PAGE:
The taxes have contributed in paving the way for what are record high or near record high gas prices.
To update Thursday's blog post, High Gas Taxes has been added to my accounts of Boutique Gasoline Blends and Oil as a Commodity as an additional contributor to the high price of gasoline at the pump.
Boutique Gasoline Blends: Refineries, as mandated, must follow through for each region of the country by shifting from winter-grade to summer-grade fuel. The Chicago region must comply to its own gasoline boutique blend. The winter to summer switch started in1995 as part of the Reformulated Gasoline Program (RFG), established though the 1990 Clean Air Act Amendments as ordered by the EPA, to reduce pollution and smog during the summer ozone season, June 1 to Sept.15.
Summer grade gasoline is more expensive to produce because of the ingredients it must contain which requires refineries to shut down briefly before the new blend of fuel can be produced.
Oil as a Commodity: The government prefers a weak dollar and is doing nothing to strengthen or to stabilize it. As a commodity, the cost of oil hasn't gone up, but as the dollar loses value more dollars are needed to buy the same amount of oil . The gold market goes hand-in-hand with the dollar's worth. As the cost of gold rises, the dollar weakens. As the cost of gold drops, the value of the dollar rises.
The U.S. government, by flooding the marketplace through printing $2 trillion worth of extra dollars, has made the money at our disposal worth less. This accounts for rising food prices at the supermarket and elsewhere.
High gas taxes: In Illinois, there is a 19 cent per gallon tax on gas, a 21.5 cent per gallon tax on diesel, and other taxes of 31.6 cents which includes a 6.25 percent sales tax calculated off the retail price less federal and state excise taxes and a $0.003 per gallon tax for an underground storage tank fund, and other local sales and gasoline taxes.
Might a one-year moratorium be wise to declare on the federal gas tax and on other state gas taxes that don't have to do with the issue of safety on the roadways in order to ease the burden on the American people, many of whom are spending all or much of their discretionary income on filling up at the pump? An incident that took place today prompted me to add the following thoughts to was to have been a limited additional blog post about the high price of gasoline.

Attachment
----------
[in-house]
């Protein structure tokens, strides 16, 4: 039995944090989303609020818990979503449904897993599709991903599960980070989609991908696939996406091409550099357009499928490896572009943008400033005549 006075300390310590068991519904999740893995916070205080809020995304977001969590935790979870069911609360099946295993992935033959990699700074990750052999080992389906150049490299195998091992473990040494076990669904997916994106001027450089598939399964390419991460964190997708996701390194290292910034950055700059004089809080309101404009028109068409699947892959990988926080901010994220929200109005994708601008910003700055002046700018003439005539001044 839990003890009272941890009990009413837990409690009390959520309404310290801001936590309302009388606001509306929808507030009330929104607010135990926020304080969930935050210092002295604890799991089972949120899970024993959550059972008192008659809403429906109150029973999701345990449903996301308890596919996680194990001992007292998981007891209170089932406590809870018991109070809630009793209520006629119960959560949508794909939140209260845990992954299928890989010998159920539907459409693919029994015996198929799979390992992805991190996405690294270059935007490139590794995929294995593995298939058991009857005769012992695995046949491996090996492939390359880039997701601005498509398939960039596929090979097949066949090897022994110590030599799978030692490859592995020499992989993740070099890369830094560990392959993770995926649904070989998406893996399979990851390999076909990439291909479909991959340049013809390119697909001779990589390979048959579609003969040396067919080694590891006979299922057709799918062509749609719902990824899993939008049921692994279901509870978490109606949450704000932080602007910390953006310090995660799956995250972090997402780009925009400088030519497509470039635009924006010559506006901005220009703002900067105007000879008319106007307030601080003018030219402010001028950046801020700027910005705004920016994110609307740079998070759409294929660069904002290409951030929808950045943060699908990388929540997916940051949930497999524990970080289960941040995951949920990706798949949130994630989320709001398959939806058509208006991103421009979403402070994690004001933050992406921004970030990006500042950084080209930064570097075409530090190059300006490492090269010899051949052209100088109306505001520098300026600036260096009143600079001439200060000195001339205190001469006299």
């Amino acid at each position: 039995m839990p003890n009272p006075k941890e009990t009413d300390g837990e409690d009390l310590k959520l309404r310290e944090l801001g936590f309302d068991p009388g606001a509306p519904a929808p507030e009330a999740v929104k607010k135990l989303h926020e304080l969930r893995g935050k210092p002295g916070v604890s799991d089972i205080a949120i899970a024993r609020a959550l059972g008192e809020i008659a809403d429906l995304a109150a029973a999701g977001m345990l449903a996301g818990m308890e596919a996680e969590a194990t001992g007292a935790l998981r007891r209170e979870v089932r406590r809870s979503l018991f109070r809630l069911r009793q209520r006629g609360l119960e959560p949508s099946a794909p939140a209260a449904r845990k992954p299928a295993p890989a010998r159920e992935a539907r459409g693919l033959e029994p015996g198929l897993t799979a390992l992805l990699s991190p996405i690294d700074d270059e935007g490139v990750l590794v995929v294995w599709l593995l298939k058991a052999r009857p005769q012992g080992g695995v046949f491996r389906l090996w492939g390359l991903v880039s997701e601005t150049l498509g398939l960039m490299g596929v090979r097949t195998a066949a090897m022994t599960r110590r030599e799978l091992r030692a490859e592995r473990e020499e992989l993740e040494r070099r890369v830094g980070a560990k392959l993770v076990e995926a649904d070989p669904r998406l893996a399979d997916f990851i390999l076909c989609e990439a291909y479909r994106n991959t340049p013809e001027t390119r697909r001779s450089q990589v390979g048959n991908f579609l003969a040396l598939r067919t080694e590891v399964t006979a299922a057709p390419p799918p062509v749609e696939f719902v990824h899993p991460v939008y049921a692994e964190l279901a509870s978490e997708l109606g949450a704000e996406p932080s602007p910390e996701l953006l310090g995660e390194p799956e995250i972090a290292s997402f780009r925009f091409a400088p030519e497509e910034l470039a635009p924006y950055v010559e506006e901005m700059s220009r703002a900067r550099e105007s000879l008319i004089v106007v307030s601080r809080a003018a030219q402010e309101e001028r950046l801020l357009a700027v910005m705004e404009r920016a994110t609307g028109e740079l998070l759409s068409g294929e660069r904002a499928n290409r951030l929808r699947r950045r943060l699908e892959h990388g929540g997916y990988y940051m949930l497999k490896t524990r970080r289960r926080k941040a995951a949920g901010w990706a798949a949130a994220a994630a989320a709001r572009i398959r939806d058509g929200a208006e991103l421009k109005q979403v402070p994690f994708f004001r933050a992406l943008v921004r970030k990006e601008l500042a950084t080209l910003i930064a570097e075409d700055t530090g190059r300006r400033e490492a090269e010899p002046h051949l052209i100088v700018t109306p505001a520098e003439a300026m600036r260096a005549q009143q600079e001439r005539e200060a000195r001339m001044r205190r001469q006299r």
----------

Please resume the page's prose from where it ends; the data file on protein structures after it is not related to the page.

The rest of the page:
An incident happened Thursday that prompted me to write more than I had planned to do.
In Part 2 of my three-part blog series on high gasoline prices (Obama claims oil part of Energy Policy), I touched upon the controversy over ending government oil subsidies to big oil companies.
Illinois Senator Dick Durbin, an ardent supporter and co-sponsor of the "Repeal Big Oil Tax Subsidies Act," was rebuffed on a 51-47 procedural vote in the Democratic-controlle... in the Rose Garden to end the $4 billion in tax subsidies to oil companies. A two-thirds vote was needed to proceed.
Two Republicans -- Senators Susan Collins and Olympia Snowe, both from Maine -- crossed party lines and vorted to repeal the tax breaks. Four Democrats -- Senators Mark Begich (Alaska), Mary Landrieu (La.),. Ben Nelso (Neb.) and Jim Webb (Va.) -- voted against the bill.
President Obama, in his Rose Garden speech, asked whether Congress would stand with the big oil companies or with the American people.
But what about the nature of oil subsidies which have been seemingly maligned to convince the American people that oil companies no longer need subsidies (tax payer money) because they are pulling in record profits.
President Obama stated in his Rose Garden speech March 29 that the $4 billion (subsidies) could be put to better use on alternative energy investments.
Who is President Obama kidding after the bankruptcy of much-publicized Solyndra and countless other boondoggle green investments where countless millions of taxpayer dollars have already been lost!
Not understood by many is that subsidies really refer to tax rates. Oil companies receive the same tax rates as do other companies to help facilitate more oil supply, such as encountered by the very costly process of exploring for oil. Oil companies taxes amount to 40 cents of every dollar earned. Apple, in contrast, is taxed 20 cents for every dollar earned.
Mr. President, if you are so opposed to oil company subsidies (tax breaks) when oil companies are already paying what seems like a fair share ..., why then is your administration subsidizing oil drilling in Brazil?
Even if the $4 billion in subsidies were taken away from oil companies, most experts agree that the tax incentives in question don't have much effect on gasoline prices, one way or the other.
Wrote Stephen Brown, a professor of economics at the University of ... "The impact would be extremely small. If the subsidies were cut, the average person would spend, at most, just over $2 more each year on petroleum products."
t's about time Democrats took a stand against President Obama by keeping in place oil subsidies (tax breaks), which will prevent Obama from following through with his plan to invest the saved $4 billion of oil subsidies in additional unprofitable and unproven green energy ventures.
Oil is not a thing of the past. It is of the present and the future. It's an organic, a natural, and a proven source of energy.
Really, Mr. President, might you truthfully inform the American people if there is really room in your Energy Policy for oil and for that other important fossil fuel, coal, when only several days ago your EPA mandated new rules and regulations that will doom coal-fired electricity plants, as was noted in an article several days ago by Jordan Weiss, "Did t...